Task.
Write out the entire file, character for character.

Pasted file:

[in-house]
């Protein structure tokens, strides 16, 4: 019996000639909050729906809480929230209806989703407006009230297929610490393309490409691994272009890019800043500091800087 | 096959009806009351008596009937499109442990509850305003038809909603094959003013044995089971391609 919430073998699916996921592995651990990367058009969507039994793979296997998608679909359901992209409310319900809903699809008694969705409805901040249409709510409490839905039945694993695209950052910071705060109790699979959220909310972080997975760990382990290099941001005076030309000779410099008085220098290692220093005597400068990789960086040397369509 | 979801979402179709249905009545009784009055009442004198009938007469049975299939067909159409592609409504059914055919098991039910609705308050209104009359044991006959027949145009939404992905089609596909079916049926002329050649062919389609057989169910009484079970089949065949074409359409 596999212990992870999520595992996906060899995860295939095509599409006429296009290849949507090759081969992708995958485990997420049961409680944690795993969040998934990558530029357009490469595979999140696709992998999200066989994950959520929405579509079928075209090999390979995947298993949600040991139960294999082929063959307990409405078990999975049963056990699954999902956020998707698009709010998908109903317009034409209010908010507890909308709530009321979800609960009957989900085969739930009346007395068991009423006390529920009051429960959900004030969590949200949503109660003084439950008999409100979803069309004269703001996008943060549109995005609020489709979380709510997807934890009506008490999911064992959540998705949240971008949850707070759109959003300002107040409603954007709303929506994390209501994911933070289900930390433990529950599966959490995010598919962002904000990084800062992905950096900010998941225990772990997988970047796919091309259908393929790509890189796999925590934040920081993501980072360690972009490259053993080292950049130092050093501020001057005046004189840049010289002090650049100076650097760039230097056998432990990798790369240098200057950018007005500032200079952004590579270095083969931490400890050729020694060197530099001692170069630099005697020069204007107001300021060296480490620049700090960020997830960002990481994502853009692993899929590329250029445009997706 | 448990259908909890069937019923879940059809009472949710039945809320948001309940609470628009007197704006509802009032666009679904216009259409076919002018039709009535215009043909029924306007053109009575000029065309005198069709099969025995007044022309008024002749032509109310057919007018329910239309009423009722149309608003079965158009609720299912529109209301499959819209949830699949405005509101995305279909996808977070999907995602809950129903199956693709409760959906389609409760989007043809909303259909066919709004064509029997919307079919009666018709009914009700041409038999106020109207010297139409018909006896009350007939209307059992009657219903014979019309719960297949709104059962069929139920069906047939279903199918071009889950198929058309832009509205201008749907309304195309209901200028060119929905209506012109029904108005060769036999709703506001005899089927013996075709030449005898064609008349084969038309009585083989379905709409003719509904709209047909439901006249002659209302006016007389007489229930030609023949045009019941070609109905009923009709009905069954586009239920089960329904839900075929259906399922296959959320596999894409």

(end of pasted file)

[in-house]
């Protein structure tokens, strides 16, 4: 019996000639909050729906809480929230209806989703407006009230297929610490393309490409691994272009890019800043500091800087 | 096959009806009351008596009937499109442990509850305003038809909603094959003013044995089971391609 919430073998699916996921592995651990990367058009969507039994793979296997998608679909359901992209409310319900809903699809008694969705409805901040249409709510409490839905039945694993695209950052910071705060109790699979959220909310972080997975760990382990290099941001005076030309000779410099008085220098290692220093005597400068990789960086040397369509 | 979801979402179709249905009545009784009055009442004198009938007469049975299939067909159409592609409504059914055919098991039910609705308050209104009359044991006959027949145009939404992905089609596909079916049926002329050649062919389609057989169910009484079970089949065949074409359409 596999212990992870999520595992996906060899995860295939095509599409006429296009290849949507090759081969992708995958485990997420049961409680944690795993969040998934990558530029357009490469595979999140696709992998999200066989994950959520929405579509079928075209090999390979995947298993949600040991139960294999082929063959307990409405078990999975049963056990699954999902956020998707698009709010998908109903317009034409209010908010507890909308709530009321979800609960009957989900085969739930009346007395068991009423006390529920009051429960959900004030969590949200949503109660003084439950008999409100979803069309004269703001996008943060549109995005609020489709979380709510997807934890009506008490999911064992959540998705949240971008949850707070759109959003300002107040409603954007709303929506994390209501994911933070289900930390433990529950599966959490995010598919962002904000990084800062992905950096900010998941225990772990997988970047796919091309259908393929790509890189796999925590934040920081993501980072360690972009490259053993080292950049130092050093501020001057005046004189840049010289002090650049100076650097760039230097056998432990990798790369240098200057950018007005500032200079952004590579270095083969931490400890050729020694060197530099001692170069630099005697020069204007107001300021060296480490620049700090960020997830960002990481994502853009692993899929590329250029445009997706 | 448990259908909890069937019923879940059809009472949710039945809320948001309940609470628009007197704006509802009032666009679904216009259409076919002018039709009535215009043909029924306007053109009575000029065309005198069709099969025995007044022309008024002749032509109310057919007018329910239309009423009722149309608003079965158009609720299912529109209301499959819209949830699949405005509101995305279909996808977070999907995602809950129903199956693709409760959906389609409760989007043809909303259909066919709004064509029997919307079919009666018709009914009700041409038999106020109207010297139409018909006896009350007939209307059992009657219903014979019309719960297949709104059962069929139920069906047939279903199918071009889950198929058309832009509205201008749907309304195309209901200028060119929905209506012109029904108005060769036999709703506001005899089927013996075709030449005898064609008349084969038309009585083989379905709409003719509904709209047909439901006249002659209302006016007389007489229930030609023949045009019941070609109905009923009709009905069954586009239920089960329904839900075929259906399922296959959320596999894409």